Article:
UK - The Pension Protection Fund (PPF) has issued a consultation discussing how trustees of schemes entering the assessment period should approach the equalisation of Guaranteed Minimum Pension (GMP) benefits between men and women.

Under current legislation, the PPF has to ensure equal compensation is paid between male and female members of schemes that have transferred into the fund. But as trustees of schemes are also under a similar legal obligation to provide equal benefits, the PPF said it could, in theory, rely on scheme rules being sufficient for it to meet the legal requirements.

However, the PPF consultation pointed many of the schemes eligible for the PPF have been contracted out of the State Earnings Related Pension (SERPs), and if they were contracted out before 1997 then the scheme is likely to have members entitled to GMPs.

As the GMP calculation is set out in legislation, and has different rules for men and women including different payment ages and accrual rates, this means a male and female member could have exactly the same work history and be identical in every respect apart from their sex, yet still receive different pension benefits.

But the PPF highlighted as there is no agreement about what, if any, action trustees are required to make about this issue, the organisation said it believed "very few trustees" had taken action to "consider how GMPs affect their obligation to provide equal benefits".

As a result, the consultation outlines four possible methods for trustees of schemes definitely entering the PPF assessment period to approach GMP equalisation, which include using a comparator of the opposite sex to calculate an equalised amount of compensation, or amending the scheme rules to achieve benefit equalisation without the need for comparators.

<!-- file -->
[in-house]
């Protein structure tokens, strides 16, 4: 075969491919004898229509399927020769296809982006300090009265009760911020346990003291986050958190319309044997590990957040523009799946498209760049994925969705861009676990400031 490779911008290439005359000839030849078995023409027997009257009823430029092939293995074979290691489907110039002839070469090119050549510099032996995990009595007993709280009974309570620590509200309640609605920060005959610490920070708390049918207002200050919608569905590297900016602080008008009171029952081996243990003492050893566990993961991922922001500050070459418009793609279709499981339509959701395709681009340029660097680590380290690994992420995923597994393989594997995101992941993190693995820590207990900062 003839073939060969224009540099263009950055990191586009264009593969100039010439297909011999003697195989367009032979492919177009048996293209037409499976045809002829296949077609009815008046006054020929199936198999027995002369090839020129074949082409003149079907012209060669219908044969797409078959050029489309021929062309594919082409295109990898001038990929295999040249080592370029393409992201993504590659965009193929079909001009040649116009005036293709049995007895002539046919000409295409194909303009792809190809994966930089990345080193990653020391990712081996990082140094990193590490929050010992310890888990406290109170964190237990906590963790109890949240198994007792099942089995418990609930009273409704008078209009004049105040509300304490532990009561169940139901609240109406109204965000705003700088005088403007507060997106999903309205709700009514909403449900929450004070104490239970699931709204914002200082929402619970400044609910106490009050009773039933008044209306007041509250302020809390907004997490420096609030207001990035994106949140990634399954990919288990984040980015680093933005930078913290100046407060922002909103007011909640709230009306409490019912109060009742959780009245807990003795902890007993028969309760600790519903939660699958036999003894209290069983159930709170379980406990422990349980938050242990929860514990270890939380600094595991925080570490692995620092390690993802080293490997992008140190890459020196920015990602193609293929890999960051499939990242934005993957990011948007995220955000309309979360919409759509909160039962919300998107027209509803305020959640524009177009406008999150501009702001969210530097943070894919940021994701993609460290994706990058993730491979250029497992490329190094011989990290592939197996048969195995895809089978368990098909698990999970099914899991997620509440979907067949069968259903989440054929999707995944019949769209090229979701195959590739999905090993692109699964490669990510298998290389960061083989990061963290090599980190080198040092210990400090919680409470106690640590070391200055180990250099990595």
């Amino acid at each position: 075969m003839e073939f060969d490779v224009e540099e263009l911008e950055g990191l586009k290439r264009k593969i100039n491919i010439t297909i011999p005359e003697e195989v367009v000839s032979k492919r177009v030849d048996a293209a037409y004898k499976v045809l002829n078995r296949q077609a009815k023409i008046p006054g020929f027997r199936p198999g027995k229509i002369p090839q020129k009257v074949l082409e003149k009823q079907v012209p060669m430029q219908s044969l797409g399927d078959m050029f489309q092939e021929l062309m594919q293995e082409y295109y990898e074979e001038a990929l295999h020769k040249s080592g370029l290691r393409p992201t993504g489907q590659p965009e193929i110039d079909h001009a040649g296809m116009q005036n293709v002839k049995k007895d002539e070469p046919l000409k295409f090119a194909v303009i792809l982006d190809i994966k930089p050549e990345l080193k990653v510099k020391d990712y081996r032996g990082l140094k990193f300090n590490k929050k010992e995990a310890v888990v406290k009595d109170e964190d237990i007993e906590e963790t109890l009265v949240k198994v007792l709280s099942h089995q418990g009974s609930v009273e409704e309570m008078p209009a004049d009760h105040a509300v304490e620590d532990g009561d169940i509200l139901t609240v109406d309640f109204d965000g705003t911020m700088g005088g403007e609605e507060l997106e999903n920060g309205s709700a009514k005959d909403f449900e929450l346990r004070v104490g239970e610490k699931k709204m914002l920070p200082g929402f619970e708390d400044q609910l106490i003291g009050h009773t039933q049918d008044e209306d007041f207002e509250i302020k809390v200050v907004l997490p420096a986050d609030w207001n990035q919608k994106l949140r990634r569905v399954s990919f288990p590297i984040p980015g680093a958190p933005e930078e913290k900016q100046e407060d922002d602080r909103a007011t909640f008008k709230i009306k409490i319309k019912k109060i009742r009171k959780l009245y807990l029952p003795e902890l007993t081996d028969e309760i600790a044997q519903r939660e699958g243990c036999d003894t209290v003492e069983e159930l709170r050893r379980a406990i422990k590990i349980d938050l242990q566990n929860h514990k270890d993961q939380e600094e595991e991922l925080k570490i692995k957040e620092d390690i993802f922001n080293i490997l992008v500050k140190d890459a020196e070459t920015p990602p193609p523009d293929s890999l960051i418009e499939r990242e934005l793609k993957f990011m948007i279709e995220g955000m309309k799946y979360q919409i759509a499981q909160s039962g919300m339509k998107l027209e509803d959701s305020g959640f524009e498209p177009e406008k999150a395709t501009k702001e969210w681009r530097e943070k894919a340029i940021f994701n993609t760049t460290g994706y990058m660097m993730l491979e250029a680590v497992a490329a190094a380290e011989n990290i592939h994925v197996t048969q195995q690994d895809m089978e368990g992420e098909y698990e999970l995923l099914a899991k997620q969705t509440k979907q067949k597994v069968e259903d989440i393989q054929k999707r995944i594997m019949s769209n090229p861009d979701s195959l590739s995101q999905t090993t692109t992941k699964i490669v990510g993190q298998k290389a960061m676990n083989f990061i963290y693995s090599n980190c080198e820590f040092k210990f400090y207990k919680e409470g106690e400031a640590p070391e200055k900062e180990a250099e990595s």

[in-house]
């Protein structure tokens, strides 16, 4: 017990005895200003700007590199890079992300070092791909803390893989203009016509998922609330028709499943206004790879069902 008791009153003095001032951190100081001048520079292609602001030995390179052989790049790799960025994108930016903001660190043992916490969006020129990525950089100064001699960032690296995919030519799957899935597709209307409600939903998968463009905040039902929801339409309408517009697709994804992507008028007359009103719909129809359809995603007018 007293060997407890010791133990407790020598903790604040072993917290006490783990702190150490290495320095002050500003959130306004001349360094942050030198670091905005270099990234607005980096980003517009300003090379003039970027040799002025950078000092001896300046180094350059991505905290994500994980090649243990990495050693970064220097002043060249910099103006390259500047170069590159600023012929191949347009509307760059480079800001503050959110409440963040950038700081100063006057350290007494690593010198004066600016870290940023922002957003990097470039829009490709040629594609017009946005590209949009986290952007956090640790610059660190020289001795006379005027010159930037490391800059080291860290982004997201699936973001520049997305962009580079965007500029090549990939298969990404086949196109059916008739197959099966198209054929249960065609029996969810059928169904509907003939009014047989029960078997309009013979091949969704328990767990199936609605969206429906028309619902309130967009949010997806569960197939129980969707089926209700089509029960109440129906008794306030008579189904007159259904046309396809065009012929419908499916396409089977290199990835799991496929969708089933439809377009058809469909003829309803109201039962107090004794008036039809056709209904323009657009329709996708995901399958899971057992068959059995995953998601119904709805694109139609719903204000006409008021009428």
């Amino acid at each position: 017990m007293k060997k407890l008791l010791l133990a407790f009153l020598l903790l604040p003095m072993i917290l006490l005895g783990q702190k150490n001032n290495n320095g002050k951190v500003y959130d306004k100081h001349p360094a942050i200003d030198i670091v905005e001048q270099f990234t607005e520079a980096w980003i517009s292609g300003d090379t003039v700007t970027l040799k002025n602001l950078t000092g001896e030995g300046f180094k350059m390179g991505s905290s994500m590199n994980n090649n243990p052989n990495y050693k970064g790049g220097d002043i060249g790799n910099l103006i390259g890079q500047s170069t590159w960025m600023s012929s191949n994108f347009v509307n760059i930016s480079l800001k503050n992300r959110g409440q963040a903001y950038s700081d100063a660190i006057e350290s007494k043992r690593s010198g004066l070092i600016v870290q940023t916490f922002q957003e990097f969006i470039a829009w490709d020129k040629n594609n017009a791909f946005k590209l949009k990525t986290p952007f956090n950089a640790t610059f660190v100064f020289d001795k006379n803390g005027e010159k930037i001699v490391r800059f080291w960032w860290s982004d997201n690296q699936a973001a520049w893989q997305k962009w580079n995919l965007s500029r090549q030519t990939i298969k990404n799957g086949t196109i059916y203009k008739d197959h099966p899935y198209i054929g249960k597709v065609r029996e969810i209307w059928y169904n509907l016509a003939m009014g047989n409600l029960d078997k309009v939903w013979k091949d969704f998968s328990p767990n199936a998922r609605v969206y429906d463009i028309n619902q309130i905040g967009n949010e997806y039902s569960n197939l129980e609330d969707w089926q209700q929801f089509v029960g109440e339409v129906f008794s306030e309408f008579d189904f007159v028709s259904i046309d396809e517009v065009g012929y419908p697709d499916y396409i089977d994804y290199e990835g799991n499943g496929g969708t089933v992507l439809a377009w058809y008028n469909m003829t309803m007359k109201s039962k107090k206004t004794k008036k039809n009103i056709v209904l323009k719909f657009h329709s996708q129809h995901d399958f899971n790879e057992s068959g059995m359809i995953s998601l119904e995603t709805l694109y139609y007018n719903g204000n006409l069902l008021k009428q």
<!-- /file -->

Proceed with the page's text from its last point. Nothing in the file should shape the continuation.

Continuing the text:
The PPF recommends a "partial" application of the second method suggested, which is to compare the total male and female pension when it comes into payment, and then annually once the pension is in payment, and then pay pensioners the higher amount.

That said, the "partial" application would mean only benefits paid, accrued rights and revaluations up to the assessment date would need to be equalised, as compensation paid after this date would be subject to the PPF's own revaluation rules.
In addition, the PPF argued the other main approach in using a comparator - someone with identical circumstances but of the opposite sex - would be "difficult and costly" for trustees, and would also "likely result in much greater delays for members in completing the assessment period".

The consultation claimed in "most cases" the increase in the scheme's liabilities by the equalisation would only represent a "small proportion" of total liabilities, although it admitted smaller schemes could suffer "material" administration costs compared to larger schemes.

However, the PPF noted certain categories where the cost of the equalisation would be particularly high or low in relation to their scheme liabilities. For example:

Schemes with normal pension age of 60 are less likely to incur high costs than schemes with older normal pension ages.  Schemes have a normal pension age of 65, the cost of equalization in the main only affects men's benefits, and so if the majority of the membership is female, costs should be contained. Schemes where GMP is a higher proportion of the total benefit are exposed to higher costs. 

Martin Clarke, director of financial risk at the PPF, said: "We believe we have come up with a workable solution tailored to pension schemes being assessed for entry into the PPF now and in the future."

But although it is a legal requirement, Clarke said the PPF wants to ensure a "pragmatic solution", which will minimise the extra burden on trustees as they take their schemes through the assessment process.

"We have strived to strike the right balance between the cost of achieving this solution and ensuring fairness for all our members," he added.

The consultation closes to responses on July 28 2008, and the PPF has indicated it will publish a summary of the feedback received in the autumn.

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